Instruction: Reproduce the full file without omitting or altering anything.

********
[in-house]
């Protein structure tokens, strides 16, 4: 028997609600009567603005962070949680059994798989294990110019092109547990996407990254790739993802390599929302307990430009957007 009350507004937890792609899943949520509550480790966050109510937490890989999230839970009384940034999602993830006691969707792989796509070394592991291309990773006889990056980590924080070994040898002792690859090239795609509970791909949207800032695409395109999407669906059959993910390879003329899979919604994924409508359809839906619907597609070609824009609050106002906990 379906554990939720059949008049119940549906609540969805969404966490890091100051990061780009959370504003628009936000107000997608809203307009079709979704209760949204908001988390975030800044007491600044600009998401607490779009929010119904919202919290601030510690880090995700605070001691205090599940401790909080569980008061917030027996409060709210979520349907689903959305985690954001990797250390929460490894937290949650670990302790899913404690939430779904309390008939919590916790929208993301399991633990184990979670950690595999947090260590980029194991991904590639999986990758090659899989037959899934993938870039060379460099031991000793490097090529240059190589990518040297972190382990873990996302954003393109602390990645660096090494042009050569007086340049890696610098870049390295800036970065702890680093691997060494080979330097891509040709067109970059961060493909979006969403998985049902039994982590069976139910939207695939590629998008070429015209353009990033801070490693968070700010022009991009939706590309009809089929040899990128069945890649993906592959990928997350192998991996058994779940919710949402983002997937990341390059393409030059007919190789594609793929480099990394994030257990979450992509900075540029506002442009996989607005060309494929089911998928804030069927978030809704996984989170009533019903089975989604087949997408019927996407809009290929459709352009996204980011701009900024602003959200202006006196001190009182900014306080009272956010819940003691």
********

[in-house]
């Protein structure tokens, strides 16, 4: 028997609600009567603005962070949680059994798989294990110019092109547990996407990254790739993802390599929302307990430009957007 009350507004937890792609899943949520509550480790966050109510937490890989999230839970009384940034999602993830006691969707792989796509070394592991291309990773006889990056980590924080070994040898002792690859090239795609509970791909949207800032695409395109999407669906059959993910390879003329899979919604994924409508359809839906619907597609070609824009609050106002906990 379906554990939720059949008049119940549906609540969805969404966490890091100051990061780009959370504003628009936000107000997608809203307009079709979704209760949204908001988390975030800044007491600044600009998401607490779009929010119904919202919290601030510690880090995700605070001691205090599940401790909080569980008061917030027996409060709210979520349907689903959305985690954001990797250390929460490894937290949650670990302790899913404690939430779904309390008939919590916790929208993301399991633990184990979670950690595999947090260590980029194991991904590639999986990758090659899989037959899934993938870039060379460099031991000793490097090529240059190589990518040297972190382990873990996302954003393109602390990645660096090494042009050569007086340049890696610098870049390295800036970065702890680093691997060494080979330097891509040709067109970059961060493909979006969403998985049902039994982590069976139910939207695939590629998008070429015209353009990033801070490693968070700010022009991009939706590309009809089929040899990128069945890649993906592959990928997350192998991996058994779940919710949402983002997937990341390059393409030059007919190789594609793929480099990394994030257990979450992509900075540029506002442009996989607005060309494929089911998928804030069927978030809704996984989170009533019903089975989604087949997408019927996407809009290929459709352009996204980011701009900024602003959200202006006196001190009182900014306080009272956010819940003691």